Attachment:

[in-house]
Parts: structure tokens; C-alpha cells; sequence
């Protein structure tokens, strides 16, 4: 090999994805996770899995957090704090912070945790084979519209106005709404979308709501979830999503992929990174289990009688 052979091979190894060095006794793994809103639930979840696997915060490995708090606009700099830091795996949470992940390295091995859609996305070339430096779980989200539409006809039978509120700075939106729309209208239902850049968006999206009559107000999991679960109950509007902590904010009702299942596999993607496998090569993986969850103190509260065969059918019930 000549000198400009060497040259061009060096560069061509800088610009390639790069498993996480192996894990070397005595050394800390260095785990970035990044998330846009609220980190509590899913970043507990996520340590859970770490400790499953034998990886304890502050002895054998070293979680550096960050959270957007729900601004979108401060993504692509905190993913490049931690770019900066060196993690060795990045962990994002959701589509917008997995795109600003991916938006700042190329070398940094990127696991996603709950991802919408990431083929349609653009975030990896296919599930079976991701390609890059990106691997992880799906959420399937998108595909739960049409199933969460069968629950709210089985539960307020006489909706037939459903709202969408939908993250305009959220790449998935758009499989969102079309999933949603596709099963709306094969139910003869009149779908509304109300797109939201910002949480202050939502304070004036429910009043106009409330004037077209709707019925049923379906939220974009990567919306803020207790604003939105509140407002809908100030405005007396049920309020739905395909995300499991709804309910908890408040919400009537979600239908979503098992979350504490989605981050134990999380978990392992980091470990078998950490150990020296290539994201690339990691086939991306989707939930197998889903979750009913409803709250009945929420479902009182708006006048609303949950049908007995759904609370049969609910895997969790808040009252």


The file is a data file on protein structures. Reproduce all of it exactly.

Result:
[in-house]
Parts: structure tokens; C-alpha cells; sequence
């Protein structure tokens, strides 16, 4: 090999994805996770899995957090704090912070945790084979519209106005709404979308709501979830999503992929990174289990009688 052979091979190894060095006794793994809103639930979840696997915060490995708090606009700099830091795996949470992940390295091995859609996305070339430096779980989200539409006809039978509120700075939106729309209208239902850049968006999206009559107000999991679960109950509007902590904010009702299942596999993607496998090569993986969850103190509260065969059918019930 000549000198400009060497040259061009060096560069061509800088610009390639790069498993996480192996894990070397005595050394800390260095785990970035990044998330846009609220980190509590899913970043507990996520340590859970770490400790499953034998990886304890502050002895054998070293979680550096960050959270957007729900601004979108401060993504692509905190993913490049931690770019900066060196993690060795990045962990994002959701589509917008997995795109600003991916938006700042190329070398940094990127696991996603709950991802919408990431083929349609653009975030990896296919599930079976991701390609890059990106691997992880799906959420399937998108595909739960049409199933969460069968629950709210089985539960307020006489909706037939459903709202969408939908993250305009959220790449998935758009499989969102079309999933949603596709099963709306094969139910003869009149779908509304109300797109939201910002949480202050939502304070004036429910009043106009409330004037077209709707019925049923379906939220974009990567919306803020207790604003939105509140407002809908100030405005007396049920309020739905395909995300499991709804309910908890408040919400009537979600239908979503098992979350504490989605981050134990999380978990392992980091470990078998950490150990020296290539994201690339990691086939991306989707939930197998889903979750009913409803709250009945929420479902009182708006006048609303949950049908007995759904609370049969609910895997969790808040009252």